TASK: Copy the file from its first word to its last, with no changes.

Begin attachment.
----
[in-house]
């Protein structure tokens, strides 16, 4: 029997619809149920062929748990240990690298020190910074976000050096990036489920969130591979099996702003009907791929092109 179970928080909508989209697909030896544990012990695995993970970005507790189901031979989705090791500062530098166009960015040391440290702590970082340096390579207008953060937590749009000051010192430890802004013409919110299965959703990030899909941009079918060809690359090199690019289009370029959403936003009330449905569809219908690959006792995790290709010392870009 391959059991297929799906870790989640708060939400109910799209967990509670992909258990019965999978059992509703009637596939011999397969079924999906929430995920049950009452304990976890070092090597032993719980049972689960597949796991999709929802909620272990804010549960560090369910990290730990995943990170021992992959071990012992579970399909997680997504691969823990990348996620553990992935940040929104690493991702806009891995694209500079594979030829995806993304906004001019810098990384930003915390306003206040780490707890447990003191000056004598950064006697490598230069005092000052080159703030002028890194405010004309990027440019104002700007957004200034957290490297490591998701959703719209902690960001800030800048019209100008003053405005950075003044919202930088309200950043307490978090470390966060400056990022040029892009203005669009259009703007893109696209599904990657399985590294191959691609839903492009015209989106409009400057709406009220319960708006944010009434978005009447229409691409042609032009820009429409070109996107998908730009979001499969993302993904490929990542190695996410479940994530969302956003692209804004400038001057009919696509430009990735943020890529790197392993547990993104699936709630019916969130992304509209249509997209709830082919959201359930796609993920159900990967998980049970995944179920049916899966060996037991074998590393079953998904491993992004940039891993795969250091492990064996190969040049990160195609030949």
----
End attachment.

[in-house]
């Protein structure tokens, strides 16, 4: 029997619809149920062929748990240990690298020190910074976000050096990036489920969130591979099996702003009907791929092109 179970928080909508989209697909030896544990012990695995993970970005507790189901031979989705090791500062530098166009960015040391440290702590970082340096390579207008953060937590749009000051010192430890802004013409919110299965959703990030899909941009079918060809690359090199690019289009370029959403936003009330449905569809219908690959006792995790290709010392870009 391959059991297929799906870790989640708060939400109910799209967990509670992909258990019965999978059992509703009637596939011999397969079924999906929430995920049950009452304990976890070092090597032993719980049972689960597949796991999709929802909620272990804010549960560090369910990290730990995943990170021992992959071990012992579970399909997680997504691969823990990348996620553990992935940040929104690493991702806009891995694209500079594979030829995806993304906004001019810098990384930003915390306003206040780490707890447990003191000056004598950064006697490598230069005092000052080159703030002028890194405010004309990027440019104002700007957004200034957290490297490591998701959703719209902690960001800030800048019209100008003053405005950075003044919202930088309200950043307490978090470390966060400056990022040029892009203005669009259009703007893109696209599904990657399985590294191959691609839903492009015209989106409009400057709406009220319960708006944010009434978005009447229409691409042609032009820009429409070109996107998908730009979001499969993302993904490929990542190695996410479940994530969302956003692209804004400038001057009919696509430009990735943020890529790197392993547990993104699936709630019916969130992304509209249509997209709830082919959201359930796609993920159900990967998980049970995944179920049916899966060996037991074998590393079953998904491993992004940039891993795969250091492990064996190969040049990160195609030949």